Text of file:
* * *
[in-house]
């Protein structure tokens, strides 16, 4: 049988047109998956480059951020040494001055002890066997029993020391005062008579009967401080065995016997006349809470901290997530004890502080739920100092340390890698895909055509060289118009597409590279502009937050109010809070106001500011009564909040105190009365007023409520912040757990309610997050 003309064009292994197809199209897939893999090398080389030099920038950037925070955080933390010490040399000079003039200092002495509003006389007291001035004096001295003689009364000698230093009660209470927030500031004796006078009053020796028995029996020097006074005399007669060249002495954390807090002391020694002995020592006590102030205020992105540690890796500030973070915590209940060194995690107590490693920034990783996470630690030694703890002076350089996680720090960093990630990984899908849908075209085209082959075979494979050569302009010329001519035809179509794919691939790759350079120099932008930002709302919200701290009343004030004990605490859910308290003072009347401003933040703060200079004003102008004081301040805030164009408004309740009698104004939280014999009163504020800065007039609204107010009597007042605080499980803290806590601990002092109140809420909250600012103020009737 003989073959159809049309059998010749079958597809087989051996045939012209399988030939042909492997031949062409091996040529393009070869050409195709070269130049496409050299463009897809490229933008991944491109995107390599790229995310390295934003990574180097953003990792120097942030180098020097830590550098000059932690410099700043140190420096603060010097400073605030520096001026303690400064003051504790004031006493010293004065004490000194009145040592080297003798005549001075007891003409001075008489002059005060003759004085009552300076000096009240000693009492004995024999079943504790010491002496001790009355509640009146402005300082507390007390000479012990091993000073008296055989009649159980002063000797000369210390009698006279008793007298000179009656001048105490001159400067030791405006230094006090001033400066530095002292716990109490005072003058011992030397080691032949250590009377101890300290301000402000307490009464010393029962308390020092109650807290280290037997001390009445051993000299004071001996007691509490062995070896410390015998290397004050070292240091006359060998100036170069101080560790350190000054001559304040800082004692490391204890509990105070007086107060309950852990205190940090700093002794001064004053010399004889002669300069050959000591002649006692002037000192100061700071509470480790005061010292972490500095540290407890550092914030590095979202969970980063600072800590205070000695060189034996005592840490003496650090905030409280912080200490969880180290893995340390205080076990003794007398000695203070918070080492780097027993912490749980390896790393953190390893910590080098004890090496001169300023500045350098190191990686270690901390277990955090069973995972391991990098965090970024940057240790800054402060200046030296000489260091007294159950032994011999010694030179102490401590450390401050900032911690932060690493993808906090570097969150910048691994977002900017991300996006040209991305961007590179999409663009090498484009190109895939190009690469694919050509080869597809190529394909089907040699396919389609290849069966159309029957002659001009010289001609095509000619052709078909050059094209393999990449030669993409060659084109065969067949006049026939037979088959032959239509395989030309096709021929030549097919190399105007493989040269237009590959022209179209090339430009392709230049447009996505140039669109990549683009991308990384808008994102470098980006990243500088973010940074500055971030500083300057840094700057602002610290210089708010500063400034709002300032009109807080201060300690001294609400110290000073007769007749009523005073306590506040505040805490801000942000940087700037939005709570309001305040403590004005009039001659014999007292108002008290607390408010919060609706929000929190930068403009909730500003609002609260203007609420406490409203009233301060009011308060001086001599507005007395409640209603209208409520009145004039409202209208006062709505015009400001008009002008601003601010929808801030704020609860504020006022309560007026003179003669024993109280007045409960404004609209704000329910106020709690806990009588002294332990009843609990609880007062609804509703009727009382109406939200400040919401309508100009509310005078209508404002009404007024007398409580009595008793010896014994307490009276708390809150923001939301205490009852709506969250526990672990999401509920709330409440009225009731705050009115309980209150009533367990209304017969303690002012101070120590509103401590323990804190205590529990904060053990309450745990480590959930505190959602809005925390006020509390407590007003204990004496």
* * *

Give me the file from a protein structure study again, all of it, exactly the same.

[in-house]
């Protein structure tokens, strides 16, 4: 049988047109998956480059951020040494001055002890066997029993020391005062008579009967401080065995016997006349809470901290997530004890502080739920100092340390890698895909055509060289118009597409590279502009937050109010809070106001500011009564909040105190009365007023409520912040757990309610997050 003309064009292994197809199209897939893999090398080389030099920038950037925070955080933390010490040399000079003039200092002495509003006389007291001035004096001295003689009364000698230093009660209470927030500031004796006078009053020796028995029996020097006074005399007669060249002495954390807090002391020694002995020592006590102030205020992105540690890796500030973070915590209940060194995690107590490693920034990783996470630690030694703890002076350089996680720090960093990630990984899908849908075209085209082959075979494979050569302009010329001519035809179509794919691939790759350079120099932008930002709302919200701290009343004030004990605490859910308290003072009347401003933040703060200079004003102008004081301040805030164009408004309740009698104004939280014999009163504020800065007039609204107010009597007042605080499980803290806590601990002092109140809420909250600012103020009737 003989073959159809049309059998010749079958597809087989051996045939012209399988030939042909492997031949062409091996040529393009070869050409195709070269130049496409050299463009897809490229933008991944491109995107390599790229995310390295934003990574180097953003990792120097942030180098020097830590550098000059932690410099700043140190420096603060010097400073605030520096001026303690400064003051504790004031006493010293004065004490000194009145040592080297003798005549001075007891003409001075008489002059005060003759004085009552300076000096009240000693009492004995024999079943504790010491002496001790009355509640009146402005300082507390007390000479012990091993000073008296055989009649159980002063000797000369210390009698006279008793007298000179009656001048105490001159400067030791405006230094006090001033400066530095002292716990109490005072003058011992030397080691032949250590009377101890300290301000402000307490009464010393029962308390020092109650807290280290037997001390009445051993000299004071001996007691509490062995070896410390015998290397004050070292240091006359060998100036170069101080560790350190000054001559304040800082004692490391204890509990105070007086107060309950852990205190940090700093002794001064004053010399004889002669300069050959000591002649006692002037000192100061700071509470480790005061010292972490500095540290407890550092914030590095979202969970980063600072800590205070000695060189034996005592840490003496650090905030409280912080200490969880180290893995340390205080076990003794007398000695203070918070080492780097027993912490749980390896790393953190390893910590080098004890090496001169300023500045350098190191990686270690901390277990955090069973995972391991990098965090970024940057240790800054402060200046030296000489260091007294159950032994011999010694030179102490401590450390401050900032911690932060690493993808906090570097969150910048691994977002900017991300996006040209991305961007590179999409663009090498484009190109895939190009690469694919050509080869597809190529394909089907040699396919389609290849069966159309029957002659001009010289001609095509000619052709078909050059094209393999990449030669993409060659084109065969067949006049026939037979088959032959239509395989030309096709021929030549097919190399105007493989040269237009590959022209179209090339430009392709230049447009996505140039669109990549683009991308990384808008994102470098980006990243500088973010940074500055971030500083300057840094700057602002610290210089708010500063400034709002300032009109807080201060300690001294609400110290000073007769007749009523005073306590506040505040805490801000942000940087700037939005709570309001305040403590004005009039001659014999007292108002008290607390408010919060609706929000929190930068403009909730500003609002609260203007609420406490409203009233301060009011308060001086001599507005007395409640209603209208409520009145004039409202209208006062709505015009400001008009002008601003601010929808801030704020609860504020006022309560007026003179003669024993109280007045409960404004609209704000329910106020709690806990009588002294332990009843609990609880007062609804509703009727009382109406939200400040919401309508100009509310005078209508404002009404007024007398409580009595008793010896014994307490009276708390809150923001939301205490009852709506969250526990672990999401509920709330409440009225009731705050009115309980209150009533367990209304017969303690002012101070120590509103401590323990804190205590529990904060053990309450745990480590959930505190959602809005925390006020509390407590007003204990004496």